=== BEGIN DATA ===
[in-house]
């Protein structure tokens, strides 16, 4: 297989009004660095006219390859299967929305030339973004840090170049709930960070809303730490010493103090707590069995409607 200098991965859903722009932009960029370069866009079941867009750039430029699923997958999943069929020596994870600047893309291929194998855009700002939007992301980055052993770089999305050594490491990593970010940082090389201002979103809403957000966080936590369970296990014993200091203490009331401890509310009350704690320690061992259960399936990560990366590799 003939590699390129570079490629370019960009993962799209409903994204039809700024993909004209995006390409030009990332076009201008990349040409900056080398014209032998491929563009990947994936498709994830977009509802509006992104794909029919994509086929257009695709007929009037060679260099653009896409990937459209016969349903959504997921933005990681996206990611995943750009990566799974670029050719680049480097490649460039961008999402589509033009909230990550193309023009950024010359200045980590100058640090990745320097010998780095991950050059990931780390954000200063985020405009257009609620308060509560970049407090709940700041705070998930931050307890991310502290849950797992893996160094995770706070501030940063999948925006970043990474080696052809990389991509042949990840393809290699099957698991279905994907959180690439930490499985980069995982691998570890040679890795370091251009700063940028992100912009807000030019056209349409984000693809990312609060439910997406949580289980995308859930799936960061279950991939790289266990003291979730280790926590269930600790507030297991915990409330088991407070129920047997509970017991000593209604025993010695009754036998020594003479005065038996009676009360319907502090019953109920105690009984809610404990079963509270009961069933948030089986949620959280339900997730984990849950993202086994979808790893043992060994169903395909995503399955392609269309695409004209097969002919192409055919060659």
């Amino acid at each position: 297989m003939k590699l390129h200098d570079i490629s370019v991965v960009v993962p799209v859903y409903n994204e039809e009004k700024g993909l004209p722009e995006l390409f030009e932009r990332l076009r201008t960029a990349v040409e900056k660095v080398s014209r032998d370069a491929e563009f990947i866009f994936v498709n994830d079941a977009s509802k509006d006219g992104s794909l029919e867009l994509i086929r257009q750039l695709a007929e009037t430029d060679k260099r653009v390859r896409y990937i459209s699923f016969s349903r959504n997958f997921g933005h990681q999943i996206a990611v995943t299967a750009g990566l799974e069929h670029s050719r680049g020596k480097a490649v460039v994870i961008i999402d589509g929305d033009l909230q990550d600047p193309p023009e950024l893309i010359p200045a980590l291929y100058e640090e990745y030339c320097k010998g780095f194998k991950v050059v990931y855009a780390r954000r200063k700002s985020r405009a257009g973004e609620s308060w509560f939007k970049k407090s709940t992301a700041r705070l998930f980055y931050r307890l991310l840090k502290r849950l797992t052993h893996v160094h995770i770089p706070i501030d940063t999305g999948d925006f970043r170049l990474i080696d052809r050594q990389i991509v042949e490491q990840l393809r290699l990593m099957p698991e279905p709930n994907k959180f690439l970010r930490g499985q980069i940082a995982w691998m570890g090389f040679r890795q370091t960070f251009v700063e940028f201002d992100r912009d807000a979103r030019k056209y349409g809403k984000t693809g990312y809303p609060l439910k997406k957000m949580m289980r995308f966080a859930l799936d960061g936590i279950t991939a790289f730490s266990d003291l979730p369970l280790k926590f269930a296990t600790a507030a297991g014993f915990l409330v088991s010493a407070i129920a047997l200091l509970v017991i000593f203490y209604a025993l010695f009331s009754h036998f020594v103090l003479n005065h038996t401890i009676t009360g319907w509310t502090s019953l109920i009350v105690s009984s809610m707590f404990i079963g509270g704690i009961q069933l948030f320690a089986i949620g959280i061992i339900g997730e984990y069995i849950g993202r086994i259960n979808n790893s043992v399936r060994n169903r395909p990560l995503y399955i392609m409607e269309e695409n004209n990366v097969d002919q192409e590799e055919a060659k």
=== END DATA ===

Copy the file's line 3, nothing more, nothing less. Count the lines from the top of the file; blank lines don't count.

């Amino acid at each position: 297989m003939k590699l390129h200098d570079i490629s370019v991965v960009v993962p799209v859903y409903n994204e039809e009004k700024g993909l004209p722009e995006l390409f030009e932009r990332l076009r201008t960029a990349v040409e900056k660095v080398s014209r032998d370069a491929e563009f990947i866009f994936v498709n994830d079941a977009s509802k509006d006219g992104s794909l029919e867009l994509i086929r257009q750039l695709a007929e009037t430029d060679k260099r653009v390859r896409y990937i459209s699923f016969s349903r959504n997958f997921g933005h990681q999943i996206a990611v995943t299967a750009g990566l799974e069929h670029s050719r680049g020596k480097a490649v460039v994870i961008i999402d589509g929305d033009l909230q990550d600047p193309p023009e950024l893309i010359p200045a980590l291929y100058e640090e990745y030339c320097k010998g780095f194998k991950v050059v990931y855009a780390r954000r200063k700002s985020r405009a257009g973004e609620s308060w509560f939007k970049k407090s709940t992301a700041r705070l998930f980055y931050r307890l991310l840090k502290r849950l797992t052993h893996v160094h995770i770089p706070i501030d940063t999305g999948d925006f970043r170049l990474i080696d052809r050594q990389i991509v042949e490491q990840l393809r290699l990593m099957p698991e279905p709930n994907k959180f690439l970010r930490g499985q980069i940082a995982w691998m570890g090389f040679r890795q370091t960070f251009v700063e940028f201002d992100r912009d807000a979103r030019k056209y349409g809403k984000t693809g990312y809303p609060l439910k997406k957000m949580m289980r995308f966080a859930l799936d960061g936590i279950t991939a790289f730490s266990d003291l979730p369970l280790k926590f269930a296990t600790a507030a297991g014993f915990l409330v088991s010493a407070i129920a047997l200091l509970v017991i000593f203490y209604a025993l010695f009331s009754h036998f020594v103090l003479n005065h038996t401890i009676t009360g319907w509310t502090s019953l109920i009350v105690s009984s809610m707590f404990i079963g509270g704690i009961q069933l948030f320690a089986i949620g959280i061992i339900g997730e984990y069995i849950g993202r086994i259960n979808n790893s043992v399936r060994n169903r395909p990560l995503y399955i392609m409607e269309e695409n004209n990366v097969d002919q192409e590799e055919a060659k």